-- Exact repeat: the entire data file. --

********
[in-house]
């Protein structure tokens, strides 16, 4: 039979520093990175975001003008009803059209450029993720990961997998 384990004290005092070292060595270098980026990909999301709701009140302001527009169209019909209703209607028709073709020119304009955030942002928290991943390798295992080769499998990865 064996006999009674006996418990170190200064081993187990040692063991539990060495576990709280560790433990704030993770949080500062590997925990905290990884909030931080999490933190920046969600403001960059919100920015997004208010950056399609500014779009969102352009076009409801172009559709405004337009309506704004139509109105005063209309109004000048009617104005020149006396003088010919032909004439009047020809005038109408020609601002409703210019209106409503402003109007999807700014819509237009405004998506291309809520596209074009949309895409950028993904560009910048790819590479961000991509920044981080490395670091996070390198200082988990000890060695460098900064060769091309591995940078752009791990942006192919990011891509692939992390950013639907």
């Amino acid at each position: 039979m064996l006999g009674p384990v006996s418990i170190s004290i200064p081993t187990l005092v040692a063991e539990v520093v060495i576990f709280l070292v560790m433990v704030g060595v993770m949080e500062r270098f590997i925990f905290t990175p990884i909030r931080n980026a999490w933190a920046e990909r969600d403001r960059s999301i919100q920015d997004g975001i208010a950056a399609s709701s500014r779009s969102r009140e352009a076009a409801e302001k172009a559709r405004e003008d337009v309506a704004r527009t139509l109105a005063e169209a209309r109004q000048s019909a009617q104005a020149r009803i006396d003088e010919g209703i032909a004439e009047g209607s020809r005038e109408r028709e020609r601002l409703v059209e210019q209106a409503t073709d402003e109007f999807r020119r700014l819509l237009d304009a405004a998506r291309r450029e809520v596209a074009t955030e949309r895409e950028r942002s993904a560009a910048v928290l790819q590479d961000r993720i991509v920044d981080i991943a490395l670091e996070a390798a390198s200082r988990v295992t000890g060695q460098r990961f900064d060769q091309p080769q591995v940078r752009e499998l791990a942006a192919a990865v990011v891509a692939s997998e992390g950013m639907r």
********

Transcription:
[in-house]
């Protein structure tokens, strides 16, 4: 039979520093990175975001003008009803059209450029993720990961997998 384990004290005092070292060595270098980026990909999301709701009140302001527009169209019909209703209607028709073709020119304009955030942002928290991943390798295992080769499998990865 064996006999009674006996418990170190200064081993187990040692063991539990060495576990709280560790433990704030993770949080500062590997925990905290990884909030931080999490933190920046969600403001960059919100920015997004208010950056399609500014779009969102352009076009409801172009559709405004337009309506704004139509109105005063209309109004000048009617104005020149006396003088010919032909004439009047020809005038109408020609601002409703210019209106409503402003109007999807700014819509237009405004998506291309809520596209074009949309895409950028993904560009910048790819590479961000991509920044981080490395670091996070390198200082988990000890060695460098900064060769091309591995940078752009791990942006192919990011891509692939992390950013639907």
């Amino acid at each position: 039979m064996l006999g009674p384990v006996s418990i170190s004290i200064p081993t187990l005092v040692a063991e539990v520093v060495i576990f709280l070292v560790m433990v704030g060595v993770m949080e500062r270098f590997i925990f905290t990175p990884i909030r931080n980026a999490w933190a920046e990909r969600d403001r960059s999301i919100q920015d997004g975001i208010a950056a399609s709701s500014r779009s969102r009140e352009a076009a409801e302001k172009a559709r405004e003008d337009v309506a704004r527009t139509l109105a005063e169209a209309r109004q000048s019909a009617q104005a020149r009803i006396d003088e010919g209703i032909a004439e009047g209607s020809r005038e109408r028709e020609r601002l409703v059209e210019q209106a409503t073709d402003e109007f999807r020119r700014l819509l237009d304009a405004a998506r291309r450029e809520v596209a074009t955030e949309r895409e950028r942002s993904a560009a910048v928290l790819q590479d961000r993720i991509v920044d981080i991943a490395l670091e996070a390798a390198s200082r988990v295992t000890g060695q460098r990961f900064d060769q091309p080769q591995v940078r752009e499998l791990a942006a192919a990865v990011v891509a692939s997998e992390g950013m639907r």